Depending on the stage of life, women need different amounts of selenium. You can get selenium from foods like brazil nuts, seafood, or organ meats. Still, the amount of selenium in food can vary, especially with plant-based sources, where it can depend on the soil where the food was grown.
Recommended Daily Allowance of Selenium
The RDA for adults is 55 mcg/day, but this goes up to 60 mcg/day during pregnancy and 70 mcg/day while breastfeeding.
However, the RDA is only meant to prevent deficiency, and sometimes we need more than the RDA to support optimal health. As mentioned above, several studies suggest that 200 mcg/day is a more beneficial amount for fertility, thyroid, and pregnancy health.
Keep in mind that too much selenium isn't good for you either, so don't go over 400 mcg/day.
Selenium is found in stand-alone supplements or as part of a multivitamin or prenatal formula. Food is always the best way to get nutrients, but sometimes supplementation is needed to reach optimal levels. Just be sure to consider the total amount of selenium you're getting from food and supplements to ensure you're not exceeding the upper limit.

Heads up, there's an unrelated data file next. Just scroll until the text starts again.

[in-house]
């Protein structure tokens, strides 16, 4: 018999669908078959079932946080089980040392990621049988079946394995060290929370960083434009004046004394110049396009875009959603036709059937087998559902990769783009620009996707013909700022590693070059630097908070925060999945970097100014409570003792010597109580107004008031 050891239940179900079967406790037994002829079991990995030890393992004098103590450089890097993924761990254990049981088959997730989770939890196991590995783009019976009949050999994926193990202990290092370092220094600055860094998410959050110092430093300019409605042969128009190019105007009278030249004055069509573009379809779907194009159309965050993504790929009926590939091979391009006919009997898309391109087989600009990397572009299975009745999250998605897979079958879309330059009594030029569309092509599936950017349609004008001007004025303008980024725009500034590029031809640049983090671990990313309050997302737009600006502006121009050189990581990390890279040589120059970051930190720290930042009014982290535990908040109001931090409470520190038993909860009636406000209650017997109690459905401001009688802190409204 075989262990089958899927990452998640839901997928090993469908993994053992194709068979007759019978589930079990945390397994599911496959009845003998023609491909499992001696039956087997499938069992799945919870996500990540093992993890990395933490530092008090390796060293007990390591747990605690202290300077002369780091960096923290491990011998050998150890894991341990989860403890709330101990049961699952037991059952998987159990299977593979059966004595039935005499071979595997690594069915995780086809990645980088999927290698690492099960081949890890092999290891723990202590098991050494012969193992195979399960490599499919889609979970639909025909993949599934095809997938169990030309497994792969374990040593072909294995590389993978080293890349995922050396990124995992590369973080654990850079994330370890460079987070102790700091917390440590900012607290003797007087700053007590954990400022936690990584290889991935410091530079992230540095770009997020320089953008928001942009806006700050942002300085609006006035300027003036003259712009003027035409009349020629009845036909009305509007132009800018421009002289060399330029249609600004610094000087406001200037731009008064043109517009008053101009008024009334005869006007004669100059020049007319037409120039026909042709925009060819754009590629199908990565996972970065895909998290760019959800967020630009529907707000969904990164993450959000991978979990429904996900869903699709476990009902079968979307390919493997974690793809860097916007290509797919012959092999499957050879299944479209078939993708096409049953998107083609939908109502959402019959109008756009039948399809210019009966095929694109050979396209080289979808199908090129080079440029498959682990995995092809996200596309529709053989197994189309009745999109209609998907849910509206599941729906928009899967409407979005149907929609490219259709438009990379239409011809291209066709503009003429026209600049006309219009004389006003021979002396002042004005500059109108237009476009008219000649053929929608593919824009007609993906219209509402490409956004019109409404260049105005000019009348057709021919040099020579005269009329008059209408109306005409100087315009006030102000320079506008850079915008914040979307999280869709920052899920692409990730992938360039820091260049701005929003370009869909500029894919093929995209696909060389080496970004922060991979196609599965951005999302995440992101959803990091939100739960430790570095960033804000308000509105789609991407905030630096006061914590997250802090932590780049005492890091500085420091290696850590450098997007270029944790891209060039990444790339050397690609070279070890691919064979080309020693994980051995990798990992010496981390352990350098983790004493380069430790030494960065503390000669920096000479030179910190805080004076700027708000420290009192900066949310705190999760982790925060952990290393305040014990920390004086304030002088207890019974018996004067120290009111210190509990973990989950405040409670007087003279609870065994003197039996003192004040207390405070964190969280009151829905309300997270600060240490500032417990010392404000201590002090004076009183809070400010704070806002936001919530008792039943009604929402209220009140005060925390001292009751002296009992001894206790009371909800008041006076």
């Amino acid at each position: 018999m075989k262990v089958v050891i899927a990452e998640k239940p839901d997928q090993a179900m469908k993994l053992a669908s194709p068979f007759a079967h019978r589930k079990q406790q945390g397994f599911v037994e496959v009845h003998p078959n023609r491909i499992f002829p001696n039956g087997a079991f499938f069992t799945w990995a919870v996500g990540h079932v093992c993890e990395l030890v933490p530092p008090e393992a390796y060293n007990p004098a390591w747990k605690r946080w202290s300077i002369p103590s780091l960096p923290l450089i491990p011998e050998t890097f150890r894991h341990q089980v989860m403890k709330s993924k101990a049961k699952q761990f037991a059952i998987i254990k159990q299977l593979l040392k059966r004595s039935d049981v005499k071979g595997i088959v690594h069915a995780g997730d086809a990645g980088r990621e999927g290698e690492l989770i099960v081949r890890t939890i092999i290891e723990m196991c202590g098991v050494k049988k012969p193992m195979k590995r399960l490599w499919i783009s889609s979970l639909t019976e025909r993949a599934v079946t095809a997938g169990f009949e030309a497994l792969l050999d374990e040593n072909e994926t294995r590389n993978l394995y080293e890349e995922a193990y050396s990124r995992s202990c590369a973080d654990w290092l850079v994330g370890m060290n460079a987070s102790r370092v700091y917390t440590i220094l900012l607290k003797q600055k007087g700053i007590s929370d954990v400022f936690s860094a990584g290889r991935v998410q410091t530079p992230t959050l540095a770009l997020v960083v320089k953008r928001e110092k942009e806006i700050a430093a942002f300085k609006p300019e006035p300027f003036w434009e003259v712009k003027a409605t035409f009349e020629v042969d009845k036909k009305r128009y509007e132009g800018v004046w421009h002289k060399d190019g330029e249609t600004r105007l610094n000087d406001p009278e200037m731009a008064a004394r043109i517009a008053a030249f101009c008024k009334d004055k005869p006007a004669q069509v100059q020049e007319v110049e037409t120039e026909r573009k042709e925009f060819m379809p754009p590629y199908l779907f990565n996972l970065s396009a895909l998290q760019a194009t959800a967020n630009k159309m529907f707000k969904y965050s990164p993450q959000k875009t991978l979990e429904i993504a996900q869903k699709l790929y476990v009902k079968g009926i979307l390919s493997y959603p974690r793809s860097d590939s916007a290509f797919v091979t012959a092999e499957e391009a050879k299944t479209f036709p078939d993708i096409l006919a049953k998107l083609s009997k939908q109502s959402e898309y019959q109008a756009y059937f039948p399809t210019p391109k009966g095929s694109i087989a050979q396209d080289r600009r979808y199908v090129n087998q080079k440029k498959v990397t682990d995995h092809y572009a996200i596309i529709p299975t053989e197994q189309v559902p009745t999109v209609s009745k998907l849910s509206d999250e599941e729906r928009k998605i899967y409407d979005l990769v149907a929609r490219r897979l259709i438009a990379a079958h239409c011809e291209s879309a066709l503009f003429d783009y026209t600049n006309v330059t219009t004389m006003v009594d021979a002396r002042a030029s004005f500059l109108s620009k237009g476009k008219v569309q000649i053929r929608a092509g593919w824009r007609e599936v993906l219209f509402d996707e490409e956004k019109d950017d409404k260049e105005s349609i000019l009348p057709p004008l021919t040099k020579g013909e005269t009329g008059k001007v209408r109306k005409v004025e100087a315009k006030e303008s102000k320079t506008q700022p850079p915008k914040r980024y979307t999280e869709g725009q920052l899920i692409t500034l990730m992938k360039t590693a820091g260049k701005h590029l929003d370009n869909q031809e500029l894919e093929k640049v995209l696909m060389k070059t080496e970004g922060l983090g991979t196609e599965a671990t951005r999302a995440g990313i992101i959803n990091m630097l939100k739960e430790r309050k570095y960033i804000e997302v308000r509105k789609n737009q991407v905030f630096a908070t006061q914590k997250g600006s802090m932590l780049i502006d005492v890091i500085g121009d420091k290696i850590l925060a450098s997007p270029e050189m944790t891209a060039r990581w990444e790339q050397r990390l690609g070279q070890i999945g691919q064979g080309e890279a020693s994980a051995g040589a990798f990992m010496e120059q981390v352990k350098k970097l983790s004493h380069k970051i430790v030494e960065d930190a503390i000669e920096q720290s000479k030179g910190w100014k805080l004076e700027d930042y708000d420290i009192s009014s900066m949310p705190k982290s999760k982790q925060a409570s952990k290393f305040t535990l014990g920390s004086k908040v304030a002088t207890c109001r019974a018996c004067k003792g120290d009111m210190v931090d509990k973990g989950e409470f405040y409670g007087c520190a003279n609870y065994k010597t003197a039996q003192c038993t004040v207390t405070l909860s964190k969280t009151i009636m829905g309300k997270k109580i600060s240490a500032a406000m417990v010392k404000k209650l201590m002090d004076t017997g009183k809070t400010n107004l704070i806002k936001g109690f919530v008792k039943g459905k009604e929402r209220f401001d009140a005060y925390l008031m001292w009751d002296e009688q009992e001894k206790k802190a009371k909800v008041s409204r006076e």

Products That Contain Selenium
While 200 mcg is ideal for fertility and pregnancy health, the amount found in most prenatal formulas is lower, around 50-100 mcg. Prenatal Plus formula contains 200 mcg of selenium from selenomethionine to support a healthy pregnancy.
Women's Twice Daily, a multivitamin for women who can't take iron or are in menopause, also contains 200 mcg of selenium from selenomethionine.
You'll also find 50 mcg of selenium in all-in-one thyroid supplements, like Thyroid Support, to optimize thyroid function.
Selenium may not be top of mind, but this critical mineral plays many vital roles in women's health, from fertility to thyroid health to pregnancy. If you're not getting enough selenium from diet alone, consider supplementing with a high-quality multivitamin or prenatal formula.